Crowley Valor is bow escort for Vancouver Express into Seattle.

Foss Pacific Star awaits the signal to ease Cosco Antwerp off the pier, bound for sea.

Andrew Foss glides northbound toward bulker Tian Yu Feng.

Log bronc Skillful finds haven on Lake Union near Center for Wooden Boats’ Northwest Seaport.

Truckable tug Lynx stands by in Newcastle harbor.

In Bremerton and behind a fence, it’s YTB 828 Catahecassa.  Read the sign on the fence?  Catahecassa was a Shawanee chief.

Also behind the fence is YTB 779 Manhattan.  When I thought to try to get a closer, unobstructed foto, I

saw another sign, clearly, that reiterated what I couldn’t quite read on that other sign.

First two fotos by Amy Bucciferro;  all others by Will Van Dorp.

Not random but unrelated:  at PortSide NewYork in Atlantic Basin on July 22 (830 pm), the movie Random Lunacy will be shown, featuring a transAtlantic crossing by Poppa Neutrino aboard Son of Town Hall.  Read about Bonnie’s encounter on Jamaica Bay this weekend with a vessel made with parts of Son of Town Hall.

(Back in New York)  You’ve seen this before here.  No, it’s not named for a boat competition, as someone suggested to me yesterday.  The paint is spiffied up, but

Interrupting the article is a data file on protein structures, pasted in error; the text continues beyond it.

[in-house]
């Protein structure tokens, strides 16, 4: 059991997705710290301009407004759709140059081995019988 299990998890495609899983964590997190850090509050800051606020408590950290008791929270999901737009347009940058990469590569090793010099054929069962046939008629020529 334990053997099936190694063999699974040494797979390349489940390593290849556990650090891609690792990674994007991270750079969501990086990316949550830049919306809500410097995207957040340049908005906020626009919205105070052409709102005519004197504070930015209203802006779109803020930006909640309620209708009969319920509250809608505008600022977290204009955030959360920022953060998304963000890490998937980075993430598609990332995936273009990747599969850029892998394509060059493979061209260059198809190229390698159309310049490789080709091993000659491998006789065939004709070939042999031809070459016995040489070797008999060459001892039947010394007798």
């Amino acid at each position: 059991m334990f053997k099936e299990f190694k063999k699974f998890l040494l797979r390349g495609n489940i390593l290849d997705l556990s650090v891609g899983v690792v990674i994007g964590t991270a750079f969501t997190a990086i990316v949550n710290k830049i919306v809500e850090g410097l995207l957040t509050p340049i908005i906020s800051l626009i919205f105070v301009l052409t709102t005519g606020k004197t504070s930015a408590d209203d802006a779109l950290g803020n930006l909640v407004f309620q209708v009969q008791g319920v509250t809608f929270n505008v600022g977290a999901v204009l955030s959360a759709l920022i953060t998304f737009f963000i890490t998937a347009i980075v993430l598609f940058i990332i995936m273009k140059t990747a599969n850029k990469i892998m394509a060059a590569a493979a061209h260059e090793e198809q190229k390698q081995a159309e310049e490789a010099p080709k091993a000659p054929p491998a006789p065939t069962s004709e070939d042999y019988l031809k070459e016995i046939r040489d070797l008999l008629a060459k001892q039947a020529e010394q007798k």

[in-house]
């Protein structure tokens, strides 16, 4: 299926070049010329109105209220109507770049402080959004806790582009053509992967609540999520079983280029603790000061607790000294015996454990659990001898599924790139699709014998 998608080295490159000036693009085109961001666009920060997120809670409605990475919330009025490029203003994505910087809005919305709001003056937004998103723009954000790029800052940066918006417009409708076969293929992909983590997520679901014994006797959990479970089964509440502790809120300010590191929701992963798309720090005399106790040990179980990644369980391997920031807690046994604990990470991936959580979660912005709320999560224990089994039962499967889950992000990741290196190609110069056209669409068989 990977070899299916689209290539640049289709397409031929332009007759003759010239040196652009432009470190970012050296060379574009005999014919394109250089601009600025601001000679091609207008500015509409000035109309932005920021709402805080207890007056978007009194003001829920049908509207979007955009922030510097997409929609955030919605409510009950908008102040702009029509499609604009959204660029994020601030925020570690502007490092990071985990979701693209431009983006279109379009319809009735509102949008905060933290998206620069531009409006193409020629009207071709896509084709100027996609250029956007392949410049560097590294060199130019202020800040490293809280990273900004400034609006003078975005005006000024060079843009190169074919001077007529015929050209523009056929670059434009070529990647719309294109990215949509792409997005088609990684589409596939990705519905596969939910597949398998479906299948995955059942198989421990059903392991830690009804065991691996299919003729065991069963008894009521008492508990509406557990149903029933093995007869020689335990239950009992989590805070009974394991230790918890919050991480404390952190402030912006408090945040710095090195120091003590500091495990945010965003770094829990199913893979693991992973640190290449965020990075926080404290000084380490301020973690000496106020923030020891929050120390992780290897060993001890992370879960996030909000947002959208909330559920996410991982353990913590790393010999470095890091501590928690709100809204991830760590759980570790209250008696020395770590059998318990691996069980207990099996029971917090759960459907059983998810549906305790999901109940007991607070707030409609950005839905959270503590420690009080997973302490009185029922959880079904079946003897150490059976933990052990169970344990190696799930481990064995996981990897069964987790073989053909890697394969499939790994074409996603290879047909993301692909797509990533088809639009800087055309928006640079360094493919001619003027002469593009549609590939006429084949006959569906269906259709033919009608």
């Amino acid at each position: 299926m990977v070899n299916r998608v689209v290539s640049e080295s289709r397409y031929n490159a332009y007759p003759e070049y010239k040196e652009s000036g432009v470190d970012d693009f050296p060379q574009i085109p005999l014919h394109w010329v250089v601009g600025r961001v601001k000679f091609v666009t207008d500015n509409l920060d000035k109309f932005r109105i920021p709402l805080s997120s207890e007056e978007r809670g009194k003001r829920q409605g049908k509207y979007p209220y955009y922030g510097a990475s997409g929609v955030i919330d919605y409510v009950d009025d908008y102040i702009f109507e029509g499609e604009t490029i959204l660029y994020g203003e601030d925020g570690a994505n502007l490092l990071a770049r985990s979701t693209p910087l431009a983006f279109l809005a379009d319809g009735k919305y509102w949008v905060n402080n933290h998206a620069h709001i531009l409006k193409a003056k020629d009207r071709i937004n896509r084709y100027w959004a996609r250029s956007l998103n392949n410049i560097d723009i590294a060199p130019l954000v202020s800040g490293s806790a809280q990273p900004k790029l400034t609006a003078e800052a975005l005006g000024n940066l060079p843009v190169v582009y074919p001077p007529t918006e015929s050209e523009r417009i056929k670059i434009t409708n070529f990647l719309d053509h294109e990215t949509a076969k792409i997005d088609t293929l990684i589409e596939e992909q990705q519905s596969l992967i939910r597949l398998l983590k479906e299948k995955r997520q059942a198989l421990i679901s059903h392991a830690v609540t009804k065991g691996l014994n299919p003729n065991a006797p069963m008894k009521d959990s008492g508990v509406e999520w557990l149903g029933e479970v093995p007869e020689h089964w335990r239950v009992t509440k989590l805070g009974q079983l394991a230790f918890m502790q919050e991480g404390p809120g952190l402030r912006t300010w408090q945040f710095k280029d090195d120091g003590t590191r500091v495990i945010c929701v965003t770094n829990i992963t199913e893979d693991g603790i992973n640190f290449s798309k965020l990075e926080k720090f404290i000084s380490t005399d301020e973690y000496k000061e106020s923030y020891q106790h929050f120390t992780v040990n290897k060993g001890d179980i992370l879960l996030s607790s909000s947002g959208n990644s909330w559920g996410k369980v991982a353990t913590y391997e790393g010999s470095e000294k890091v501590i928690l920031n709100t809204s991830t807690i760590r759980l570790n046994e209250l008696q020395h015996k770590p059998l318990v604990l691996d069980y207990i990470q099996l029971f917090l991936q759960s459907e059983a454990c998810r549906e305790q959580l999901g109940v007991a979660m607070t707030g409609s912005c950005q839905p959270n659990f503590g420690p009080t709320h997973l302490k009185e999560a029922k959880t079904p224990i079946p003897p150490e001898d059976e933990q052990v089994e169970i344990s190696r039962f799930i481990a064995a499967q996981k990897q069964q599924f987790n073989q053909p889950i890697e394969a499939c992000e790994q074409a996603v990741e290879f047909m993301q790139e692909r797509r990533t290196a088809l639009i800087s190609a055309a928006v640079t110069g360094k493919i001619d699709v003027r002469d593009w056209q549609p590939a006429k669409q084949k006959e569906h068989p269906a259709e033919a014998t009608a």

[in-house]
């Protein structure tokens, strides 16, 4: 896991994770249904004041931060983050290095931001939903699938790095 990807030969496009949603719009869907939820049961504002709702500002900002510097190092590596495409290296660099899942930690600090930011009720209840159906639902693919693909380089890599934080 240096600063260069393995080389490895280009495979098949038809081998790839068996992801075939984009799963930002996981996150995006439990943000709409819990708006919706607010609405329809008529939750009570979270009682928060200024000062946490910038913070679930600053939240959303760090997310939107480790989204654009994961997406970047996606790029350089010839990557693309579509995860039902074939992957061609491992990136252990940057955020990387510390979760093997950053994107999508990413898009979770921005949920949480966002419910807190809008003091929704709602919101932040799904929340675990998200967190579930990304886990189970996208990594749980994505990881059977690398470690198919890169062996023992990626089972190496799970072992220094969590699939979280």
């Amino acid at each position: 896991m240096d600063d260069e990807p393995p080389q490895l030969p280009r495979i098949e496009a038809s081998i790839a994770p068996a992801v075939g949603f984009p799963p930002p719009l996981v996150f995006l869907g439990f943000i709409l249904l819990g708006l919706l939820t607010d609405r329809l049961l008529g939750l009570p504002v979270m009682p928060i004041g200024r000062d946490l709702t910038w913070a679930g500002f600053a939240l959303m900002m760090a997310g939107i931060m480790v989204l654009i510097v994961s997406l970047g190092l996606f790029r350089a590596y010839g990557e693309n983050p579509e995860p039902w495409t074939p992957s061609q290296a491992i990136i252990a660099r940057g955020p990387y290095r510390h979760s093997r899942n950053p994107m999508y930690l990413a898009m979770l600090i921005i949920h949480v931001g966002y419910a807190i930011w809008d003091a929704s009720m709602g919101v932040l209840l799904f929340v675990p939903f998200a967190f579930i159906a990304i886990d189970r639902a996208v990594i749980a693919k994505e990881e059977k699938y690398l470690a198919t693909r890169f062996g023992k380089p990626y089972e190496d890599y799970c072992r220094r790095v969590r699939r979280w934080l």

imagine my surprise and delight when

Cape Race glided into Atlantic Basin yesterday under

her own power, accompanied by music from her own Cat 3512.

Ah joy!  Eggs hatch (or make delicious souffles), apples ripen, oysters open, bread rises, and projects evolve.  Click here and here for festivities in Atlantic Basin last year, and come

check out this calendar of July events planned there this month and next, including Underwater New York (Check out their “An Oral history of Atlantis“)  and a movie about Poppa Neutrino.

First five fotos by Will Van Dorp.  Composite by Carolina Salguero.  By the way, if you do Facebook, you could befriend Mary Whalen, the 613-ton ambassador (See post for 2/20/2008).

Tangentially related and from the other side of the continent, check out these blog posts (thanks to Tom Larkin)  on

Log broncs (a variation on truckable tugs)

Seattle’s Tug race

A collage of wooden boats and other delights.

BlueBQ?  Why blue?

“Blue moon?” I wondered.   “Blue eyes, blueberries, or blue chips . . . ?”

No, it’s blue space, the “watery parts” needing consideration in urban planning . . . like green space . . . only aquaeous. The sixth boro is blue space.

BlueBQ:  It’s PortSide NewYork’s fundraiser held on July 3, 2010 on Pier 11 Atlantic Basin.  See all details here.

All fotos (taken in 2007 and 2008) by Will Van Dorp.  If you do Facebook, check out Mary Whalen‘s page here . . . with lots of fotos, including ones from their event last weekend:  Concierto Tipico.

Unrelated:  Check out the current state on this tugboat,  launched as ST 246 from the Levington Shipyard in Orange, TX, in 1943 . . . after surviving WW2 and morphing through French, Italian, and Turkish hands.  ST means “small tug.”Be sure to click on the “gallery,” and enjoy beautiful music even if the images are a bit repetitive.